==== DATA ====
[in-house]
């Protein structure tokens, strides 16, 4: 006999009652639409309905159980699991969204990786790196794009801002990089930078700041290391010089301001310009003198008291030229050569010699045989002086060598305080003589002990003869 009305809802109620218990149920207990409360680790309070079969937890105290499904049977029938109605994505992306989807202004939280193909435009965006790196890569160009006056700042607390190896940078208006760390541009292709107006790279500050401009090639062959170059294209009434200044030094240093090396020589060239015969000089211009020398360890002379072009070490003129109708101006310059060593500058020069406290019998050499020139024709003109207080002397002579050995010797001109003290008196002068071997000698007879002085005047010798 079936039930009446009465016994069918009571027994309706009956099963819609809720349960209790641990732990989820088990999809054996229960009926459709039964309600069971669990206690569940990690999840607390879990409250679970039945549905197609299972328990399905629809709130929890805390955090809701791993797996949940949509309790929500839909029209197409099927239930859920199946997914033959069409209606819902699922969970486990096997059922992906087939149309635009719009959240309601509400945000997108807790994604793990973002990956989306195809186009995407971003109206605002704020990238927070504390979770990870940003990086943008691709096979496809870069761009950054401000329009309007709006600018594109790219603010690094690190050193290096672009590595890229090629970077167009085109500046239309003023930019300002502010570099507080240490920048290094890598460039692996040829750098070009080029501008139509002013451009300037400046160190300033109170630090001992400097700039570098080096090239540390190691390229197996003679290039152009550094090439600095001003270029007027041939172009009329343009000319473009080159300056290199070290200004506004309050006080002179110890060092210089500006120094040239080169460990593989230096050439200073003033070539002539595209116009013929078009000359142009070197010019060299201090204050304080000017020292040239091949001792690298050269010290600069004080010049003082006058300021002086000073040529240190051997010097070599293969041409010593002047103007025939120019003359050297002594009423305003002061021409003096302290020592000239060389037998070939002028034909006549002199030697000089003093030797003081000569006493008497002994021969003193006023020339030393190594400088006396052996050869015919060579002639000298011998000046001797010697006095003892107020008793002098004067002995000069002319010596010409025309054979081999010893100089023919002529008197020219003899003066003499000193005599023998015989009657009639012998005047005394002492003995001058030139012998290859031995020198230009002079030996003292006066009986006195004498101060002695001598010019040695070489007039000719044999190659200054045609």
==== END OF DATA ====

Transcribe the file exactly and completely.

[in-house]
């Protein structure tokens, strides 16, 4: 006999009652639409309905159980699991969204990786790196794009801002990089930078700041290391010089301001310009003198008291030229050569010699045989002086060598305080003589002990003869 009305809802109620218990149920207990409360680790309070079969937890105290499904049977029938109605994505992306989807202004939280193909435009965006790196890569160009006056700042607390190896940078208006760390541009292709107006790279500050401009090639062959170059294209009434200044030094240093090396020589060239015969000089211009020398360890002379072009070490003129109708101006310059060593500058020069406290019998050499020139024709003109207080002397002579050995010797001109003290008196002068071997000698007879002085005047010798 079936039930009446009465016994069918009571027994309706009956099963819609809720349960209790641990732990989820088990999809054996229960009926459709039964309600069971669990206690569940990690999840607390879990409250679970039945549905197609299972328990399905629809709130929890805390955090809701791993797996949940949509309790929500839909029209197409099927239930859920199946997914033959069409209606819902699922969970486990096997059922992906087939149309635009719009959240309601509400945000997108807790994604793990973002990956989306195809186009995407971003109206605002704020990238927070504390979770990870940003990086943008691709096979496809870069761009950054401000329009309007709006600018594109790219603010690094690190050193290096672009590595890229090629970077167009085109500046239309003023930019300002502010570099507080240490920048290094890598460039692996040829750098070009080029501008139509002013451009300037400046160190300033109170630090001992400097700039570098080096090239540390190691390229197996003679290039152009550094090439600095001003270029007027041939172009009329343009000319473009080159300056290199070290200004506004309050006080002179110890060092210089500006120094040239080169460990593989230096050439200073003033070539002539595209116009013929078009000359142009070197010019060299201090204050304080000017020292040239091949001792690298050269010290600069004080010049003082006058300021002086000073040529240190051997010097070599293969041409010593002047103007025939120019003359050297002594009423305003002061021409003096302290020592000239060389037998070939002028034909006549002199030697000089003093030797003081000569006493008497002994021969003193006023020339030393190594400088006396052996050869015919060579002639000298011998000046001797010697006095003892107020008793002098004067002995000069002319010596010409025309054979081999010893100089023919002529008197020219003899003066003499000193005599023998015989009657009639012998005047005394002492003995001058030139012998290859031995020198230009002079030996003292006066009986006195004498101060002695001598010019040695070489007039000719044999190659200054045609």